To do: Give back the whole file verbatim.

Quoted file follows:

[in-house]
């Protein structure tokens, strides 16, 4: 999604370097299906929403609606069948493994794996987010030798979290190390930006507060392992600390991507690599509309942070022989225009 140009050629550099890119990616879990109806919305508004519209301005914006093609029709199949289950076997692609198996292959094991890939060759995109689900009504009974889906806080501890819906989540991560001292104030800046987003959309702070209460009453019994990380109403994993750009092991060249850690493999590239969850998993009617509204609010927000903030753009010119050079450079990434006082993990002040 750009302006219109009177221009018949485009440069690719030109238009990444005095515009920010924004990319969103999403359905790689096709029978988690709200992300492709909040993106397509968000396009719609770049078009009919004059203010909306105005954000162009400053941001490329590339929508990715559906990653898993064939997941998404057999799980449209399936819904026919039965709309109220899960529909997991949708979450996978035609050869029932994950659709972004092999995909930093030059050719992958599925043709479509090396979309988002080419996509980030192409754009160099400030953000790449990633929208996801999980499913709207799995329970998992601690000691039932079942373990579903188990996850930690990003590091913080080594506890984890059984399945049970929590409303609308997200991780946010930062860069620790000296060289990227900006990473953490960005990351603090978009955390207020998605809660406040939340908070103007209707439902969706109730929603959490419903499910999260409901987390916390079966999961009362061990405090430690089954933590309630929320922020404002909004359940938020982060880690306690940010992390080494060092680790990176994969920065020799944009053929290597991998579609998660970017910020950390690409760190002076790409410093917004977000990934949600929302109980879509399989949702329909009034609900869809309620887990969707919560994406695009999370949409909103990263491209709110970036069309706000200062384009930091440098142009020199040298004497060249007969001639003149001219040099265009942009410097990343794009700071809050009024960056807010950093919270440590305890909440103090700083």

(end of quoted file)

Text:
[in-house]
């Protein structure tokens, strides 16, 4: 999604370097299906929403609606069948493994794996987010030798979290190390930006507060392992600390991507690599509309942070022989225009 140009050629550099890119990616879990109806919305508004519209301005914006093609029709199949289950076997692609198996292959094991890939060759995109689900009504009974889906806080501890819906989540991560001292104030800046987003959309702070209460009453019994990380109403994993750009092991060249850690493999590239969850998993009617509204609010927000903030753009010119050079450079990434006082993990002040 750009302006219109009177221009018949485009440069690719030109238009990444005095515009920010924004990319969103999403359905790689096709029978988690709200992300492709909040993106397509968000396009719609770049078009009919004059203010909306105005954000162009400053941001490329590339929508990715559906990653898993064939997941998404057999799980449209399936819904026919039965709309109220899960529909997991949708979450996978035609050869029932994950659709972004092999995909930093030059050719992958599925043709479509090396979309988002080419996509980030192409754009160099400030953000790449990633929208996801999980499913709207799995329970998992601690000691039932079942373990579903188990996850930690990003590091913080080594506890984890059984399945049970929590409303609308997200991780946010930062860069620790000296060289990227900006990473953490960005990351603090978009955390207020998605809660406040939340908070103007209707439902969706109730929603959490419903499910999260409901987390916390079966999961009362061990405090430690089954933590309630929320922020404002909004359940938020982060880690306690940010992390080494060092680790990176994969920065020799944009053929290597991998579609998660970017910020950390690409760190002076790409410093917004977000990934949600929302109980879509399989949702329909009034609900869809309620887990969707919560994406695009999370949409909103990263491209709110970036069309706000200062384009930091440098142009020199040298004497060249007969001639003149001219040099265009942009410097990343794009700071809050009024960056807010950093919270440590305890909440103090700083």